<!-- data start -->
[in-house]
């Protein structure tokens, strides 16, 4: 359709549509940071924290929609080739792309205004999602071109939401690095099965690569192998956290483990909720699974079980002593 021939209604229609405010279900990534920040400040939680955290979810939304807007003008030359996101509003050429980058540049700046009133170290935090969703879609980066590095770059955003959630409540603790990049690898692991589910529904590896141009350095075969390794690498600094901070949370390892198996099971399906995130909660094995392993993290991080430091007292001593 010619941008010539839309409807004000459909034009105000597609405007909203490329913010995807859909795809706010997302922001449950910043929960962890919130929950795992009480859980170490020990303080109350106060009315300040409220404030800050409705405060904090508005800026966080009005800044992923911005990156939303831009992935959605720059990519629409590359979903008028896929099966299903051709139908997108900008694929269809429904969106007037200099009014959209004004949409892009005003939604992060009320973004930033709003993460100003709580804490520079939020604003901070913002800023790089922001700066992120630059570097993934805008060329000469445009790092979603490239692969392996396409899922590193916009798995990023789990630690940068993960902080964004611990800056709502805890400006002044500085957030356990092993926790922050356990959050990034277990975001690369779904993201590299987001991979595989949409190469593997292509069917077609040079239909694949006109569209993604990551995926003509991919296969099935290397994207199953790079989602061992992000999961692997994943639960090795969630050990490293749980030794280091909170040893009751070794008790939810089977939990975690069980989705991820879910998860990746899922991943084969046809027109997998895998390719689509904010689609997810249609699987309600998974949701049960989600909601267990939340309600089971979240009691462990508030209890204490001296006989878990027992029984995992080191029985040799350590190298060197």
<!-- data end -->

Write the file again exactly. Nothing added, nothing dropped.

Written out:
[in-house]
């Protein structure tokens, strides 16, 4: 359709549509940071924290929609080739792309205004999602071109939401690095099965690569192998956290483990909720699974079980002593 021939209604229609405010279900990534920040400040939680955290979810939304807007003008030359996101509003050429980058540049700046009133170290935090969703879609980066590095770059955003959630409540603790990049690898692991589910529904590896141009350095075969390794690498600094901070949370390892198996099971399906995130909660094995392993993290991080430091007292001593 010619941008010539839309409807004000459909034009105000597609405007909203490329913010995807859909795809706010997302922001449950910043929960962890919130929950795992009480859980170490020990303080109350106060009315300040409220404030800050409705405060904090508005800026966080009005800044992923911005990156939303831009992935959605720059990519629409590359979903008028896929099966299903051709139908997108900008694929269809429904969106007037200099009014959209004004949409892009005003939604992060009320973004930033709003993460100003709580804490520079939020604003901070913002800023790089922001700066992120630059570097993934805008060329000469445009790092979603490239692969392996396409899922590193916009798995990023789990630690940068993960902080964004611990800056709502805890400006002044500085957030356990092993926790922050356990959050990034277990975001690369779904993201590299987001991979595989949409190469593997292509069917077609040079239909694949006109569209993604990551995926003509991919296969099935290397994207199953790079989602061992992000999961692997994943639960090795969630050990490293749980030794280091909170040893009751070794008790939810089977939990975690069980989705991820879910998860990746899922991943084969046809027109997998895998390719689509904010689609997810249609699987309600998974949701049960989600909601267990939340309600089971979240009691462990508030209890204490001296006989878990027992029984995992080191029985040799350590190298060197």